Without a Trace
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Suriname’s former autocrat Desi Bouterse disappeared this week, a month after a court sentenced him to 20 years in prison for the murders of more than a dozen political opponents during his rule of the South American country in the 1980s, the Associated Press reported.
Bouterse and four others convicted in the case were ordered to report to various prisons last week, but only three have done so. After failing to report by Friday, authorities announced they were investigating those who failed to appear.
His wife, Ingrid Bouterse-Waldring, said she did not know where her husband was and added, “He is not going to jail!”
Bouterse’s National Democratic Party and supporters rallied at his house to show support, saying they disagreed with the sentencing.
Last month, a court found him guilty of the 1982 killings of 15 political opponents, marking the conclusion of a historic 16-year trial. He had previously been sentenced in 2019 and 2021, but appealed both rulings.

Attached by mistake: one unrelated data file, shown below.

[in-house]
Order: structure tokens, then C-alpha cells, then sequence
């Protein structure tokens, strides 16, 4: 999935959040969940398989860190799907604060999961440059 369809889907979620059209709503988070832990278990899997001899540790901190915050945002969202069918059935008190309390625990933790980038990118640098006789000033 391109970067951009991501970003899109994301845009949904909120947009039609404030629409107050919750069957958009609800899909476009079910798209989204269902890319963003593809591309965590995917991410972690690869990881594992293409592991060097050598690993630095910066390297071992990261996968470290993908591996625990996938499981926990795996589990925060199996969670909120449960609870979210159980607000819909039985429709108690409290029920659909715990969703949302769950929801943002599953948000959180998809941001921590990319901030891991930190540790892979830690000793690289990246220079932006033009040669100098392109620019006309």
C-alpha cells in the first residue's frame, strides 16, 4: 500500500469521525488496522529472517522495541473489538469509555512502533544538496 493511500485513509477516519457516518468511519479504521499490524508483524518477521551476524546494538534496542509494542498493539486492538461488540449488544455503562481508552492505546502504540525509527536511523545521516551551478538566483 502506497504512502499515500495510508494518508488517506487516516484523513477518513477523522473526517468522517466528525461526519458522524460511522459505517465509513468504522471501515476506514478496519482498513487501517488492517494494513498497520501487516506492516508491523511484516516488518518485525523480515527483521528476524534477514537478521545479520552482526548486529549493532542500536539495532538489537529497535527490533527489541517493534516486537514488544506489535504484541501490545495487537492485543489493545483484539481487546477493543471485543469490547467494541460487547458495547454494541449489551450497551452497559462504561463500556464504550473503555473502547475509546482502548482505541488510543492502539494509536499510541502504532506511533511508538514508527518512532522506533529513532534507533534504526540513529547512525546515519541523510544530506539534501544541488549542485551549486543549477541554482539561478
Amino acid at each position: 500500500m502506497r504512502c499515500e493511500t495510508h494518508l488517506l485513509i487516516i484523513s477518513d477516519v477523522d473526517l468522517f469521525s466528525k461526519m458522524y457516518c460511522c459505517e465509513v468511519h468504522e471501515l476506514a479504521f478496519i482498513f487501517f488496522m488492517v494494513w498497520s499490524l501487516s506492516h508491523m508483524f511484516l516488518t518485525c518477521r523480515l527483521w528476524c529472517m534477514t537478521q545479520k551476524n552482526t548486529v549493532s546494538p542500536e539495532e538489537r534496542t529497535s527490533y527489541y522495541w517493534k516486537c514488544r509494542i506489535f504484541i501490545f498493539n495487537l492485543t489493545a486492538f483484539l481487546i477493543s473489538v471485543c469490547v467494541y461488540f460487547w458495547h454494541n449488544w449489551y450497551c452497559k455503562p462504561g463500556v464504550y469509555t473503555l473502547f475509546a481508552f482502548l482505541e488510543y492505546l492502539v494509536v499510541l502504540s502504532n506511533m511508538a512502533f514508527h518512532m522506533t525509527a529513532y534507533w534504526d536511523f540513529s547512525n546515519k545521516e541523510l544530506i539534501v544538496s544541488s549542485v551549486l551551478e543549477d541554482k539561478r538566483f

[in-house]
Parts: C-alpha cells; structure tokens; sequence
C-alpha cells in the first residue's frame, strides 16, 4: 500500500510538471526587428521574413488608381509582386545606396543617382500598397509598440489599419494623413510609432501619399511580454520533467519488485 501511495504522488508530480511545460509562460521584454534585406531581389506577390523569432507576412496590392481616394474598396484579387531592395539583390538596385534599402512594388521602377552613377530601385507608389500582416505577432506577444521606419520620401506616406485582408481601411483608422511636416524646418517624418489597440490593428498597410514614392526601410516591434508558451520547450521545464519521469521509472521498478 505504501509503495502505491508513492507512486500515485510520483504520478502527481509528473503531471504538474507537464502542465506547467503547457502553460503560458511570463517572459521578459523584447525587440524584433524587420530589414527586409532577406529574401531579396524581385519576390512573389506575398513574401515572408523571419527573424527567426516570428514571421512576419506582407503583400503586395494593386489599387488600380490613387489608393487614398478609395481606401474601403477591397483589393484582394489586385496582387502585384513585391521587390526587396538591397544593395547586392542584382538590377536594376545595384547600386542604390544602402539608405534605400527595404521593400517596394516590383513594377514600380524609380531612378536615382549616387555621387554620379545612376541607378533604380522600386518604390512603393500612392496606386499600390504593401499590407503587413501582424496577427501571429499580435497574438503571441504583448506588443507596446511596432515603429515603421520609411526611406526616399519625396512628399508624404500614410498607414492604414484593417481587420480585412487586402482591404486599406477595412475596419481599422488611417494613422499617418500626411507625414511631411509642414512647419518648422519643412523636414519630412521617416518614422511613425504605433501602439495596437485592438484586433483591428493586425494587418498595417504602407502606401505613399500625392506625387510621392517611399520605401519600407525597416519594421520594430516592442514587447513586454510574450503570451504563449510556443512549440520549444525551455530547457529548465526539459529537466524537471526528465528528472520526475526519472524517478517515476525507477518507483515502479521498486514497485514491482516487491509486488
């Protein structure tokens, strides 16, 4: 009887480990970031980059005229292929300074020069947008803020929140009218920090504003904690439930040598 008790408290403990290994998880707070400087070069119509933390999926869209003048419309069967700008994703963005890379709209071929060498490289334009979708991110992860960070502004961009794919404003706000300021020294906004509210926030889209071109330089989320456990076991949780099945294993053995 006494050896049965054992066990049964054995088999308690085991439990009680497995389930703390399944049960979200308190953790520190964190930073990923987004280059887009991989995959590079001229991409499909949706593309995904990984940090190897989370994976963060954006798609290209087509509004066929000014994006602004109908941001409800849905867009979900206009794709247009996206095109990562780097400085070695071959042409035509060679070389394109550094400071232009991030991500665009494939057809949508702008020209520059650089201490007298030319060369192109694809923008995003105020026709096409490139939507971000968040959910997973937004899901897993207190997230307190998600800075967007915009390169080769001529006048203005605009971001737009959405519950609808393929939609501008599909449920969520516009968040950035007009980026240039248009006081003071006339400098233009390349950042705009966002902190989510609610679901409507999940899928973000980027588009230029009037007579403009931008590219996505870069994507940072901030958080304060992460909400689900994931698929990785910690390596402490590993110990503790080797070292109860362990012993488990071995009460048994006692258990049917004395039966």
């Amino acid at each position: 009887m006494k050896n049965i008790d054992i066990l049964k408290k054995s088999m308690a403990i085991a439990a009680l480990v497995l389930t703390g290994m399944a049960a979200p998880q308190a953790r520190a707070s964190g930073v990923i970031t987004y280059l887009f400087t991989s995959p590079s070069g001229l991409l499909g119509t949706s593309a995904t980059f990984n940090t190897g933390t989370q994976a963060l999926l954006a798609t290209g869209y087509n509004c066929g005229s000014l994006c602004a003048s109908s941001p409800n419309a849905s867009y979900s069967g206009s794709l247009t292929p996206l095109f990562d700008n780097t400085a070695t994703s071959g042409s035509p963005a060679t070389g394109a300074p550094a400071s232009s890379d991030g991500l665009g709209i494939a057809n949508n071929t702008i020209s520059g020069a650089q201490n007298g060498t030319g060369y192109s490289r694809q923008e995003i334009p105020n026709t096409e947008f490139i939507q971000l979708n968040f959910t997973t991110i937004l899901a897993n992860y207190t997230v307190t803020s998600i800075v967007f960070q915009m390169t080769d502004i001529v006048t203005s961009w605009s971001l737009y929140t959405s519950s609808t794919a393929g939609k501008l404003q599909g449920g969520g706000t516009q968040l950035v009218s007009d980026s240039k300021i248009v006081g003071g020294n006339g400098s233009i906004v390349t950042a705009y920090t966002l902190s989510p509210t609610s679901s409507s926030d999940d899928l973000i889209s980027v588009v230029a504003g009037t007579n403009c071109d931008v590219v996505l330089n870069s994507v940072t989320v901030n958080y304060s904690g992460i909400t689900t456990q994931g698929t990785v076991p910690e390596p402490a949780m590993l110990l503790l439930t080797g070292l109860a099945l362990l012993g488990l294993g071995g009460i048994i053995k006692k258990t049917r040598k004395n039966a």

Last week, his lawyers appealed his sentence, arguing that an amnesty law Bouterse attempted to pass over a decade ago would apply. However, Suriname’s attorney general dismissed the appeal.
Bouterse came to power in a bloodless coup in 1980 and ruled until 1987. He and his allies have been accused of executing prominent individuals, including lawyers and journalists, in those years.
He was later democratically elected as president from 2010 to 2020.
He denied that he was present during the 1982 killings, but has accepted “political responsibility” for the murders.